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So the Chicago Headline Club has concluded, after conducting a survey this year of "reporters' rights and access" that was funded by the McCormick Foundation.
"State and federal officials were generally more forthcoming but not perfectly transparent," the survey also found.
And here's a link to the various comments that local journalists who responded to the survey made about their experiences as information gatherers. Some of these comments are vastly more helpful than others.
For instance, there's this:
"Access to police reports in the City of Chicago has been ridiculously curtailed in recent years. A decade ago, it was common for reports to be available, especially in districts; now they are hardly ever available, and the PD rarely will go beyond the information contained in initial notifications in explaining any crime, including homicides. Until about 10 years ago, there was an accessible log of all FBI index crimes; that log is no longer available to journalists, and the only thing News Affairs makes public is a barely-maintained log of shootings and stabbings; this leaves out other violent crimes, major traffic accidents, thefts, and sex assaults, as well as child abuse incidents."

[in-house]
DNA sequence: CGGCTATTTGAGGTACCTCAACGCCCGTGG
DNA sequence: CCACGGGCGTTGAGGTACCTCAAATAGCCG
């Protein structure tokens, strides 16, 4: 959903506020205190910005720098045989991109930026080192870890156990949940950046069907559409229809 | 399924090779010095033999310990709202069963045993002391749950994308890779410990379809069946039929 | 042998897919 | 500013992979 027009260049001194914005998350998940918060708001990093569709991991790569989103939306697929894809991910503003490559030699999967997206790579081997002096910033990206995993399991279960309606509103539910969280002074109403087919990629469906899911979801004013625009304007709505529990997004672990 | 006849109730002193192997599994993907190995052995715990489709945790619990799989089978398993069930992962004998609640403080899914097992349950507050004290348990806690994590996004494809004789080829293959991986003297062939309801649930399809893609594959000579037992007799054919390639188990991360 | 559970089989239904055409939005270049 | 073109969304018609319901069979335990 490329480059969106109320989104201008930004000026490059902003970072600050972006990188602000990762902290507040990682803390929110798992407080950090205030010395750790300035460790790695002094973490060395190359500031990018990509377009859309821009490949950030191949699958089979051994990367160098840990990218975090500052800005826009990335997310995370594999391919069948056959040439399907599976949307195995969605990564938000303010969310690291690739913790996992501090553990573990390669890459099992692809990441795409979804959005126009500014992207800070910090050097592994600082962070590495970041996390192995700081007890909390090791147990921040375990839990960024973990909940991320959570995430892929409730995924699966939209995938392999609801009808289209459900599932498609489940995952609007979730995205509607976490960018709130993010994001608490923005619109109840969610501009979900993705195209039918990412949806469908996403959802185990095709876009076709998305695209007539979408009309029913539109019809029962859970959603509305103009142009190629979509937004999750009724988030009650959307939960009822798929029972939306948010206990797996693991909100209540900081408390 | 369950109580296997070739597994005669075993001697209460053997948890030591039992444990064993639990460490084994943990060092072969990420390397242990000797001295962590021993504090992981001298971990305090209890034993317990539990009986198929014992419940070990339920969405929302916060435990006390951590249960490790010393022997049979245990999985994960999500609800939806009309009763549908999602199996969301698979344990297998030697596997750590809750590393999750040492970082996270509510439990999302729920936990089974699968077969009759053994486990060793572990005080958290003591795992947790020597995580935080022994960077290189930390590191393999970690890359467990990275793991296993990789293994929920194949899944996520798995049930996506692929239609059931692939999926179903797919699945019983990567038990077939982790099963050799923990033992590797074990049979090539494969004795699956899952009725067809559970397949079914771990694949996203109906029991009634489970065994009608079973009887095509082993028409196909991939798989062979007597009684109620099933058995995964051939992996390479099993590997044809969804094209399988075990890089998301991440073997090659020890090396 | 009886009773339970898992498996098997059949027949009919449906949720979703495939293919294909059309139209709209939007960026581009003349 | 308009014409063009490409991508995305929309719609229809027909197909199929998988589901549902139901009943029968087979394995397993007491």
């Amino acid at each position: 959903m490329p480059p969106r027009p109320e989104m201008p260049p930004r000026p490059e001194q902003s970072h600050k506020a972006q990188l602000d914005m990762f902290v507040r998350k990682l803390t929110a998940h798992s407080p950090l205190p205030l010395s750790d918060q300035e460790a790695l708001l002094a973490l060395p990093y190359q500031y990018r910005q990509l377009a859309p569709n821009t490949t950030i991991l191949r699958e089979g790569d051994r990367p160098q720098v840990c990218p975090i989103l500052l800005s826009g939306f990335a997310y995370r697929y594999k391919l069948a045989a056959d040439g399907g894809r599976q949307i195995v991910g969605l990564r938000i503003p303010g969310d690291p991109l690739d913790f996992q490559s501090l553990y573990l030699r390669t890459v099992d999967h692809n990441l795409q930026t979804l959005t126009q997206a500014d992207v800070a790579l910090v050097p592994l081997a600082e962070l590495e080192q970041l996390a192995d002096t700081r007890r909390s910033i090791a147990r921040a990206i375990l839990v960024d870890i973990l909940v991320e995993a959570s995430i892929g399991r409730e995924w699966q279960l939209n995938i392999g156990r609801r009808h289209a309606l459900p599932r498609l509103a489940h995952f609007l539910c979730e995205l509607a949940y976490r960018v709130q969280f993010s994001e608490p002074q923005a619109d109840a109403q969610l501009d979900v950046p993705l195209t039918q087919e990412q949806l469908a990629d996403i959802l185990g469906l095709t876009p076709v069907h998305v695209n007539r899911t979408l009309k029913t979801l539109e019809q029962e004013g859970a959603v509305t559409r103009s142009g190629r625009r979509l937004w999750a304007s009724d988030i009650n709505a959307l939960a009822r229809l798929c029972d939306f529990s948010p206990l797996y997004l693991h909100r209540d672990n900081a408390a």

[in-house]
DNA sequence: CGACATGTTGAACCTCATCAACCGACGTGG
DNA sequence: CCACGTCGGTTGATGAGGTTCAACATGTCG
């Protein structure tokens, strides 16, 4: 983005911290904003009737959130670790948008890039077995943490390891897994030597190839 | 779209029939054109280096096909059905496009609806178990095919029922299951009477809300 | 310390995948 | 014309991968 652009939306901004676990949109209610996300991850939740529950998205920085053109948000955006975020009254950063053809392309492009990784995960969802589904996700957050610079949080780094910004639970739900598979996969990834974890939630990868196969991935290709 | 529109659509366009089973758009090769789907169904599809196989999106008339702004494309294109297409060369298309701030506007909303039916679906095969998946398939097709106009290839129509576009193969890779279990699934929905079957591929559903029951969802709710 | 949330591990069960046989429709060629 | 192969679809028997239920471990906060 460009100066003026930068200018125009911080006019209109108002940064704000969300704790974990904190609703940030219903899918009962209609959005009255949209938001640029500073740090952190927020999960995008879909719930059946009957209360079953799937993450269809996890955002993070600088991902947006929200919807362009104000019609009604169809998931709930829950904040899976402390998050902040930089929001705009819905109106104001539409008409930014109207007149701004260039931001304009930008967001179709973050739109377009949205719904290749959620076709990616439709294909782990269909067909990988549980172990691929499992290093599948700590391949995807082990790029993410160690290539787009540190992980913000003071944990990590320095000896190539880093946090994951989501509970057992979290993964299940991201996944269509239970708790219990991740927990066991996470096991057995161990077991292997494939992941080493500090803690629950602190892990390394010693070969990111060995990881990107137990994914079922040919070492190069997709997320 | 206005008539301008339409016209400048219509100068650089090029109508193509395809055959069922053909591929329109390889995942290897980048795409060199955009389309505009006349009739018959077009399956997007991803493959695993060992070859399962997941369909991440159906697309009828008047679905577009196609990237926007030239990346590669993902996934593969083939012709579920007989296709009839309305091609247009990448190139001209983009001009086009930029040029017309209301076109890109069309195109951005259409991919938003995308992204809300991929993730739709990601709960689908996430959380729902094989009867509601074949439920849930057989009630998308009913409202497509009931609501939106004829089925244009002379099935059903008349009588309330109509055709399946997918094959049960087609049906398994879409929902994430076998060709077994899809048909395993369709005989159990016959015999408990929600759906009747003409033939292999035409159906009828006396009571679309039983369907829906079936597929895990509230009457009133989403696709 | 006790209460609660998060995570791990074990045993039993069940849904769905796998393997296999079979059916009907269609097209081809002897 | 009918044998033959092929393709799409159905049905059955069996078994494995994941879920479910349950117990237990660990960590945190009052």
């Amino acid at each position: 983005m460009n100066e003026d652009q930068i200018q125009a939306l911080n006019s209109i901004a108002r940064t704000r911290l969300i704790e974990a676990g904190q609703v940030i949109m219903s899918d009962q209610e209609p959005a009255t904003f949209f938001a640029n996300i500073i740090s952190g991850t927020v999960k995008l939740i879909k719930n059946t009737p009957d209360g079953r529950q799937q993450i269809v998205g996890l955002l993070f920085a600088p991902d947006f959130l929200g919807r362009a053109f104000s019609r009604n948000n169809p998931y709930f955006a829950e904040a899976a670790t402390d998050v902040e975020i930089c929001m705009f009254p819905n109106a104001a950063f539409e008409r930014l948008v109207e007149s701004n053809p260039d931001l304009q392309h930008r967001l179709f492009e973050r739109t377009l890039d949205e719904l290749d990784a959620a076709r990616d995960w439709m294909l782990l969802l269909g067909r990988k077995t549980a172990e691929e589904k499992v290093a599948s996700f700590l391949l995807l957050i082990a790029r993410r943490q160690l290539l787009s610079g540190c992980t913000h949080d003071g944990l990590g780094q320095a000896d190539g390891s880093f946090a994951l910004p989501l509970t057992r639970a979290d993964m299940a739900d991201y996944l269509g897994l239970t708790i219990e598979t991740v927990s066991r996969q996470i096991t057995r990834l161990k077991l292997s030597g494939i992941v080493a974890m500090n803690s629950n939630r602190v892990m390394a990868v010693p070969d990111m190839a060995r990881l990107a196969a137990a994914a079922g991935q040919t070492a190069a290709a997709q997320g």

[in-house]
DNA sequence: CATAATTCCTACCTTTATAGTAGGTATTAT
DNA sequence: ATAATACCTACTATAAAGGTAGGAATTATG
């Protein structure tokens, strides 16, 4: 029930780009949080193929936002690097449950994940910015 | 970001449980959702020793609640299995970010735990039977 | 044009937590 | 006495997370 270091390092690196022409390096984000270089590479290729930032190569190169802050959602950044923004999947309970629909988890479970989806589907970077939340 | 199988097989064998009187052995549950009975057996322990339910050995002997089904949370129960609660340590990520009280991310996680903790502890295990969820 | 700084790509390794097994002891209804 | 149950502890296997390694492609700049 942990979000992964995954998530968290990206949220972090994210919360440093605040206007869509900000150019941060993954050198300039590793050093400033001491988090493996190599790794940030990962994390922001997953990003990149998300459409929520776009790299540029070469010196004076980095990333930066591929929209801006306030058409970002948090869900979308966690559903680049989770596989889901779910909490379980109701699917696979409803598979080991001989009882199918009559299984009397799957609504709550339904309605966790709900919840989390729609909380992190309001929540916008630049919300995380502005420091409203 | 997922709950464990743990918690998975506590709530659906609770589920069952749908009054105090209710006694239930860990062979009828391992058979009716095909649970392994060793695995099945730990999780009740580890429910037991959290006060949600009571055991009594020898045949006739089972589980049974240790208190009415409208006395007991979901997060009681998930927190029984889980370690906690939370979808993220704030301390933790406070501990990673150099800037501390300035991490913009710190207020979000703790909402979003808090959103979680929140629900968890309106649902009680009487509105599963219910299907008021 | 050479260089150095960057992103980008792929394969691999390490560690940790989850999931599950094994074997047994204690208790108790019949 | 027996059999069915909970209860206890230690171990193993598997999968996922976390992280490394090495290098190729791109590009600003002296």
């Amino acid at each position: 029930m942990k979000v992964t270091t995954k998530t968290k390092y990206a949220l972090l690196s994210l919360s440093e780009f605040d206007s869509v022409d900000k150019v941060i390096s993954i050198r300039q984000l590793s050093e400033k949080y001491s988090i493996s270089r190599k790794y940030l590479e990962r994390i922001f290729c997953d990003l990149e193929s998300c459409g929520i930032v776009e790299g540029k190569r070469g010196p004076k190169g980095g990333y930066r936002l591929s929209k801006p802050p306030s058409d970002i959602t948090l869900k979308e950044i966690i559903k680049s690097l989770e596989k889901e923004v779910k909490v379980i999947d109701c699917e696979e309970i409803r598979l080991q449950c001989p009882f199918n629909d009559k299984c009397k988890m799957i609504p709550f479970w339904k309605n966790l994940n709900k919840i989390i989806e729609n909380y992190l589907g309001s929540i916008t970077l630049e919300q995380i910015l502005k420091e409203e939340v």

But also this:
"I’m a sports writer. Not really applicable."
"Illinois is a closed state. I had Illinois atty general’s freedom of information office intervene twice for public records. I can’t believe cook county medical examiner won’t release a cause of death when the investigation is pending. a homicide investigation doesn’t have bearing on the cause of death. I was denied my foia without a reason. When the state got involved, i still didn’t get the records but the agency was forced to give me a reason. another time the Chicago housing authority was taking it’s slow, sweet time with records—past the deadline. i sent an email that cc’d the atty general office. I got the info that day from cha."
"It’s just not something that’s at all central to what I do any longer."
And somebody replied, "My own perverse opinion is that FOI is a crutch for reporters who lack the skills to develop sources."